the well-known Farragut House. This section of the wall is by far the most symmetrical and characteristic, and is the one selected for a more detailed examination and description. Beyond this point the wall runs with occasional breaks to its northern terminus without presenting any novel features.
The annexed diagram, enlarged from measurements by the United States Coast Survey, shows that part of the wall between Fox Hill
Point and the Farragut House. It has the form of a shallow crescent, and follows high-water mark quite closely, just east of the highway. It has the general peculiarities very strongly marked, but near its northern extremity is so modified by an adjacent shoal as to give an easily-followed clew to the method of its formation. It has the three neat terraces common to the whole of the wall, and, at the time of examination, had not been marred by the walk previously mentioned. This walk was built directly along the summit, which was smoothed for this purpose, thus almost obliterating the upper terrace, and lowering the whole crest. Previously, the wall has remained substantially as originally formed, for its steepness and height were such that, as a path, it was far from alluring. But now along its landward base runs the road from Little Boar's Head to Rye Beach; the situation of this road has been materially changed by the encroachments of the sea during the last fifty years, and its old location is approximately indicated on the diagram by the dotted line.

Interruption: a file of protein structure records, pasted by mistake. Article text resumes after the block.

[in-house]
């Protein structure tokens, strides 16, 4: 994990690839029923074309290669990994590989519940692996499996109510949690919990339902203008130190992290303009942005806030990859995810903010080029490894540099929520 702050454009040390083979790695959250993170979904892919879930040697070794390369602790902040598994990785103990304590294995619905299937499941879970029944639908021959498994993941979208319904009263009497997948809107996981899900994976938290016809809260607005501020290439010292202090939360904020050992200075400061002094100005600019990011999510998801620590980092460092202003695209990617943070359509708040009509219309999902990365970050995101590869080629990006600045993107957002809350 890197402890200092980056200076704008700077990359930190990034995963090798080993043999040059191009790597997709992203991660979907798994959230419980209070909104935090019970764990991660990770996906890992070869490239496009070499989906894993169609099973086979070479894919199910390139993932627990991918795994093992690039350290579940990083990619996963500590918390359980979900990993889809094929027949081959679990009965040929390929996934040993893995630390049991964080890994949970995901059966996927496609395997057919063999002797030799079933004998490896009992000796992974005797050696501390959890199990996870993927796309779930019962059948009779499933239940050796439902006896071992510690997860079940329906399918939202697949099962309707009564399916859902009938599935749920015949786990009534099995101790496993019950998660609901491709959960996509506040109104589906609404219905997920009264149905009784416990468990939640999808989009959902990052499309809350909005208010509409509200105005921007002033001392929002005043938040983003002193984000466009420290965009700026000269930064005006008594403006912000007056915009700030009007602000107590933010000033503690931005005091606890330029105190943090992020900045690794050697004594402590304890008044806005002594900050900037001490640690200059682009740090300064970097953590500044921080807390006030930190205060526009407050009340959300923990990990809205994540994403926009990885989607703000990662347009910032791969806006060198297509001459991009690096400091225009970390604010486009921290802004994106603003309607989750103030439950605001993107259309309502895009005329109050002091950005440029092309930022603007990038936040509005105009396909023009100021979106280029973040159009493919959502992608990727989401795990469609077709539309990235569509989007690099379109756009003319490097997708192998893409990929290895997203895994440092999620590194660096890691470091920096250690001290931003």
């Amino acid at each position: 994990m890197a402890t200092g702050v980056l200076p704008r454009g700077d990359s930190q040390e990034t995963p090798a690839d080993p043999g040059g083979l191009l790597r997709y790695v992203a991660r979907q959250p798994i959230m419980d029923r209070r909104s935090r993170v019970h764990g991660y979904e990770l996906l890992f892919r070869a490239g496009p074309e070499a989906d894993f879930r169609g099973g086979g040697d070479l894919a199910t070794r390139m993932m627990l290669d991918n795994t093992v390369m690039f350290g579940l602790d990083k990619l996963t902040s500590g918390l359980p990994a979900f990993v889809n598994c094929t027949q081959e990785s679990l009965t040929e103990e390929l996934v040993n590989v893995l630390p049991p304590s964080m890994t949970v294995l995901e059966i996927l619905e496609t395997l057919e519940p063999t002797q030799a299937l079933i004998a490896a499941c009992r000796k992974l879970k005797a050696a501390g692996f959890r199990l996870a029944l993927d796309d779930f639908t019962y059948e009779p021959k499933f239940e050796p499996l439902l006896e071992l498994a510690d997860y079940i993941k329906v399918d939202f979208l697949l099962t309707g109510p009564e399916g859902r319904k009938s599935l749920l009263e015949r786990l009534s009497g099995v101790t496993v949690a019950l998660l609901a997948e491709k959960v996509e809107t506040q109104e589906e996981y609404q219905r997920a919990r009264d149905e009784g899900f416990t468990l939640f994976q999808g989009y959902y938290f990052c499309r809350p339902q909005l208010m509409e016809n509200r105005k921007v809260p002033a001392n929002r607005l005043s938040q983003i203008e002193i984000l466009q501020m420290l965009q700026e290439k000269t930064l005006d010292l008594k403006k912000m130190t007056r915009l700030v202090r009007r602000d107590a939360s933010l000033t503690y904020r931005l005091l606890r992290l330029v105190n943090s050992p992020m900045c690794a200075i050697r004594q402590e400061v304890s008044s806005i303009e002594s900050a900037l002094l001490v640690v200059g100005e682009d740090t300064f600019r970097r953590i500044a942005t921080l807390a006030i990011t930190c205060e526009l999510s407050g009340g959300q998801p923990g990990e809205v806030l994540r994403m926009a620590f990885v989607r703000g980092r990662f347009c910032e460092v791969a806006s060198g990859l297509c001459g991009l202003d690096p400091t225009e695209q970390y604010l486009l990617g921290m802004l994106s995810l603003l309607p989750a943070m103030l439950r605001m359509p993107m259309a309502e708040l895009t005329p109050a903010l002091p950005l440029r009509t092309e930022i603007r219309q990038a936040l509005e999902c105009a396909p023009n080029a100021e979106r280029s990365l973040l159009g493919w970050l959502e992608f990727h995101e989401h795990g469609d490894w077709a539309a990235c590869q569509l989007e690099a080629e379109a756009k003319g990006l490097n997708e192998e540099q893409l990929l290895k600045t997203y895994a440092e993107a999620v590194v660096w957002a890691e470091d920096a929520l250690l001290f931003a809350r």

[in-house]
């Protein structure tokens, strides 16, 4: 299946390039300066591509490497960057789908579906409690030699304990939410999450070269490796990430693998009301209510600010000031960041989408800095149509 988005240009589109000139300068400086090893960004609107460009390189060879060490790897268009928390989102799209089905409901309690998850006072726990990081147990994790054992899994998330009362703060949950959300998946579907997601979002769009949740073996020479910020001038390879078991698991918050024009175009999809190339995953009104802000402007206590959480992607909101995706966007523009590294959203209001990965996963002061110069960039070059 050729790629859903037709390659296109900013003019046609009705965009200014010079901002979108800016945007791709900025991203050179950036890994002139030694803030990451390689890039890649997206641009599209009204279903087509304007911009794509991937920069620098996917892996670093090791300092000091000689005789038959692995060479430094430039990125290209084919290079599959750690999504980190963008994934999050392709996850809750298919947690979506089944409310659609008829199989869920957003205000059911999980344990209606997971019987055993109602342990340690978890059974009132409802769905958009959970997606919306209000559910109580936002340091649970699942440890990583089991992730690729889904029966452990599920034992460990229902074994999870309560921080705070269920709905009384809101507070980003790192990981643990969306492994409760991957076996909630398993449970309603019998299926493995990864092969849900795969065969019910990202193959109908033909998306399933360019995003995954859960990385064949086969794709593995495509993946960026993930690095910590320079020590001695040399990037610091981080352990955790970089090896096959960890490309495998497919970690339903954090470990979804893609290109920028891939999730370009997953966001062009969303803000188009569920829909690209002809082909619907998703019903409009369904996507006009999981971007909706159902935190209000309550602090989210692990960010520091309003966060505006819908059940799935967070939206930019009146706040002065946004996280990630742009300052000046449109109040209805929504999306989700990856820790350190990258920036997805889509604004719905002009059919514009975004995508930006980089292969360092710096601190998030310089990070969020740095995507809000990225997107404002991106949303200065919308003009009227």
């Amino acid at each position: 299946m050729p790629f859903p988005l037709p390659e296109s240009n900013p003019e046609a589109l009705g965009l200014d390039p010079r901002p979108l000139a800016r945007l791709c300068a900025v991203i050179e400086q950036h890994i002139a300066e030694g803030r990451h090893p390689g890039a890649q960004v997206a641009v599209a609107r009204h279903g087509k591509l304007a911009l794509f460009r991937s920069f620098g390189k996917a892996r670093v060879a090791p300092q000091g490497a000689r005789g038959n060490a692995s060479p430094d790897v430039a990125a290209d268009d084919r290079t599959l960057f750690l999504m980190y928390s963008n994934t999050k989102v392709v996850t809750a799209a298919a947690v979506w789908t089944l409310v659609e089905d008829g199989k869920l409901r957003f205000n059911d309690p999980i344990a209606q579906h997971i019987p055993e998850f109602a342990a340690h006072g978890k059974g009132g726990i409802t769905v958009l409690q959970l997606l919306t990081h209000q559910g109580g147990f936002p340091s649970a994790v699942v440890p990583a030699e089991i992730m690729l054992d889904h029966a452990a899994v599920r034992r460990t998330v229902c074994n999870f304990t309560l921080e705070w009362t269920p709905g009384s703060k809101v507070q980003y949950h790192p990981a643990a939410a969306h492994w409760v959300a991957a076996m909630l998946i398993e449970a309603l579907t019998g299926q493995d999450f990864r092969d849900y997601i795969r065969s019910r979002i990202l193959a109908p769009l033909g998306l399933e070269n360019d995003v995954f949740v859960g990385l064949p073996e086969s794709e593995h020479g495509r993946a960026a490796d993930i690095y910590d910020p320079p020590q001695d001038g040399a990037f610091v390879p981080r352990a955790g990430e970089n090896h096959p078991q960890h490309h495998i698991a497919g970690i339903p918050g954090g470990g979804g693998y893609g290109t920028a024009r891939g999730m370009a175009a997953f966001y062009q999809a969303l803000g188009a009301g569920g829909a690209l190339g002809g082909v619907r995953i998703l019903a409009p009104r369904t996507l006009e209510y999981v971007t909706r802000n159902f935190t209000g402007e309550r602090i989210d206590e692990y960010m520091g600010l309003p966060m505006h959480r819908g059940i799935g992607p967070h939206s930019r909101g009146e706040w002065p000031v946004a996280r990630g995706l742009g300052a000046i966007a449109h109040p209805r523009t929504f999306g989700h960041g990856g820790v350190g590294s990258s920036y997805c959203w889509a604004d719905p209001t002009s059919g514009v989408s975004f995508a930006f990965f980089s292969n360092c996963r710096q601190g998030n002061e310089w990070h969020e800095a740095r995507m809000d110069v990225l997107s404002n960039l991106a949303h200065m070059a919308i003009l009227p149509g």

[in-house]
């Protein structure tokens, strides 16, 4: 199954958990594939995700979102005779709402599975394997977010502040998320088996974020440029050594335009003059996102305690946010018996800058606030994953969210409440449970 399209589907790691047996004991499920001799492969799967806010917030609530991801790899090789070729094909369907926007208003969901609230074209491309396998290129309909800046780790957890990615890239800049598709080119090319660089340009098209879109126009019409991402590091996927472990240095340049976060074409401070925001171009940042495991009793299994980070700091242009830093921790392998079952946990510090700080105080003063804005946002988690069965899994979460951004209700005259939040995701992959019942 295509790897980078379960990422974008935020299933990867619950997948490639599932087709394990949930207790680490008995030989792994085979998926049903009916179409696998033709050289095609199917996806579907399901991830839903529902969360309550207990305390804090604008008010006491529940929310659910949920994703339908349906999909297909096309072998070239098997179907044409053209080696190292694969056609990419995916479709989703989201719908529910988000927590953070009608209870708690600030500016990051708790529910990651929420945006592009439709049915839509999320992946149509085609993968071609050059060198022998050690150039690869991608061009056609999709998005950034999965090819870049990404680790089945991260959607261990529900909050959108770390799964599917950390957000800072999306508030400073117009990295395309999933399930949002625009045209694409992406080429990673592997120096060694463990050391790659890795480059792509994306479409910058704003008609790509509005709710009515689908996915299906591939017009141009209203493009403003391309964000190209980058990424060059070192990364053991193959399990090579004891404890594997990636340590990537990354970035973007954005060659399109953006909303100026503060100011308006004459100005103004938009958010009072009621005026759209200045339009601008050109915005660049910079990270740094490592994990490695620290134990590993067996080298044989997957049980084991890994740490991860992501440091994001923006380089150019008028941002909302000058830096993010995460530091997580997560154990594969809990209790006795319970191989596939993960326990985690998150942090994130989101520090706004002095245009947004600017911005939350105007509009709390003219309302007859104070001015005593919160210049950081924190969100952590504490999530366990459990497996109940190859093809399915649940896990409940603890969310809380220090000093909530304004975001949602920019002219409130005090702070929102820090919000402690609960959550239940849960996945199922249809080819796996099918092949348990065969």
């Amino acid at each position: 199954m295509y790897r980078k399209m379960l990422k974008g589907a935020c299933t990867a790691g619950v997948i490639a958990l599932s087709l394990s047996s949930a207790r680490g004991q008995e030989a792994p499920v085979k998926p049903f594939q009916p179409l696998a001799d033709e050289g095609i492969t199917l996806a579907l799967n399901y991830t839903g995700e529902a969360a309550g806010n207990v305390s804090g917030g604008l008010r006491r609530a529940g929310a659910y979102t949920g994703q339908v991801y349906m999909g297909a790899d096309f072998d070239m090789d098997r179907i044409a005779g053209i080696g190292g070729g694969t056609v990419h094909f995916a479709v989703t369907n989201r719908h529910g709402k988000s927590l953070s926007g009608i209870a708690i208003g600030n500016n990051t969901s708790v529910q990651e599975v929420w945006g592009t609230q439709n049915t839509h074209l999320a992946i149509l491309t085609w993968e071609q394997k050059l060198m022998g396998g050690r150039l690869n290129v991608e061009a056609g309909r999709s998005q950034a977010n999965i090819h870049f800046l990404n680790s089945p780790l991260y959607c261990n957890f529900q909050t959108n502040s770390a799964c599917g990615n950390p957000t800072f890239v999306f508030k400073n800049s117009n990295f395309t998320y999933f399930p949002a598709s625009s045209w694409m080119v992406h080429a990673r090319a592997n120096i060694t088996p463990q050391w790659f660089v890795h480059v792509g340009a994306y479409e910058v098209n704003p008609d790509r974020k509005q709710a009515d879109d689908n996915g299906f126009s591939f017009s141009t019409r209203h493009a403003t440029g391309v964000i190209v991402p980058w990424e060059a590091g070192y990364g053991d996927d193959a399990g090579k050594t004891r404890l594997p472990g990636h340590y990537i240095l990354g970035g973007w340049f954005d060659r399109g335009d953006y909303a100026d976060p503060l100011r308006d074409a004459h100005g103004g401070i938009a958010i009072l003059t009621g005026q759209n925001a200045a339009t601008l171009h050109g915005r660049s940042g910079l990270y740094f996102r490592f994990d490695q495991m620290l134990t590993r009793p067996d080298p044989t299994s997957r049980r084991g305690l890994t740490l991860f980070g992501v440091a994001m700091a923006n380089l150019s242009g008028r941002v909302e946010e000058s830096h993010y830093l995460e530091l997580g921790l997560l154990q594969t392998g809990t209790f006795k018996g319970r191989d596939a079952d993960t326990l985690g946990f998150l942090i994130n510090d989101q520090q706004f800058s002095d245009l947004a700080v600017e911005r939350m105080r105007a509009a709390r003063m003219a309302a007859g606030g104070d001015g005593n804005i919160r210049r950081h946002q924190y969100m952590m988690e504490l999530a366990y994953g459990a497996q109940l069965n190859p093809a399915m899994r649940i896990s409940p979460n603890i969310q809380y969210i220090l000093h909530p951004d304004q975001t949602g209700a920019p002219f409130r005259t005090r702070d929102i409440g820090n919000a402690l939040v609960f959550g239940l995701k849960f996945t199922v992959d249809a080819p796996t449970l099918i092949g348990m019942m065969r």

At the highest point of the crescent near its middle the road is about twelve feet below the summit of the wall, and only four or five feet above high-water mark. Diagram number two is a cross section at this place, drawn to scale from personal measurements. The slope inward, it will be noticed, is comparatively gradual and quite regular, while the sea-face is formed in terraces, very regular and individually steep. The general seaward angle of inclination is